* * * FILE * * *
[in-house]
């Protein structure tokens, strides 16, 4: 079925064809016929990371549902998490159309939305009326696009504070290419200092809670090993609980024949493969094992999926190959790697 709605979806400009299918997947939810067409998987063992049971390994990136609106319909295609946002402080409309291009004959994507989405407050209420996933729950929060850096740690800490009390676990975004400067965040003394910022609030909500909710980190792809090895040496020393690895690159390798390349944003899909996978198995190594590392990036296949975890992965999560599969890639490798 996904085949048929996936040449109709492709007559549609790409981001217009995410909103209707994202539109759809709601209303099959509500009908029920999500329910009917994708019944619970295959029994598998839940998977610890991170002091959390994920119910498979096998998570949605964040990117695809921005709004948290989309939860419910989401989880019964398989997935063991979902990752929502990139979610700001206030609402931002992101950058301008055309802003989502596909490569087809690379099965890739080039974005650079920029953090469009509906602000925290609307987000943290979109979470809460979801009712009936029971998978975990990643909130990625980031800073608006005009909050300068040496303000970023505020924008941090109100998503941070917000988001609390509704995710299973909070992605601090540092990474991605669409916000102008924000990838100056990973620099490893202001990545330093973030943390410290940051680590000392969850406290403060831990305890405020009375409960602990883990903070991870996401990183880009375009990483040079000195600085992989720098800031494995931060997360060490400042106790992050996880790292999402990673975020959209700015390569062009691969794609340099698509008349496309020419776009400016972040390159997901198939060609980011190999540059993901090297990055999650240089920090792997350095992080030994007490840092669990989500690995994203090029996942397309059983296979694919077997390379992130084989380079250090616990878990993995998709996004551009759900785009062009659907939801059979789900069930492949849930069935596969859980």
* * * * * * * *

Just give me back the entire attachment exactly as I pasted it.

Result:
[in-house]
């Protein structure tokens, strides 16, 4: 079925064809016929990371549902998490159309939305009326696009504070290419200092809670090993609980024949493969094992999926190959790697 709605979806400009299918997947939810067409998987063992049971390994990136609106319909295609946002402080409309291009004959994507989405407050209420996933729950929060850096740690800490009390676990975004400067965040003394910022609030909500909710980190792809090895040496020393690895690159390798390349944003899909996978198995190594590392990036296949975890992965999560599969890639490798 996904085949048929996936040449109709492709007559549609790409981001217009995410909103209707994202539109759809709601209303099959509500009908029920999500329910009917994708019944619970295959029994598998839940998977610890991170002091959390994920119910498979096998998570949605964040990117695809921005709004948290989309939860419910989401989880019964398989997935063991979902990752929502990139979610700001206030609402931002992101950058301008055309802003989502596909490569087809690379099965890739080039974005650079920029953090469009509906602000925290609307987000943290979109979470809460979801009712009936029971998978975990990643909130990625980031800073608006005009909050300068040496303000970023505020924008941090109100998503941070917000988001609390509704995710299973909070992605601090540092990474991605669409916000102008924000990838100056990973620099490893202001990545330093973030943390410290940051680590000392969850406290403060831990305890405020009375409960602990883990903070991870996401990183880009375009990483040079000195600085992989720098800031494995931060997360060490400042106790992050996880790292999402990673975020959209700015390569062009691969794609340099698509008349496309020419776009400016972040390159997901198939060609980011190999540059993901090297990055999650240089920090792997350095992080030994007490840092669990989500690995994203090029996942397309059983296979694919077997390379992130084989380079250090616990878990993995998709996004551009759900785009062009659907939801059979789900069930492949849930069935596969859980």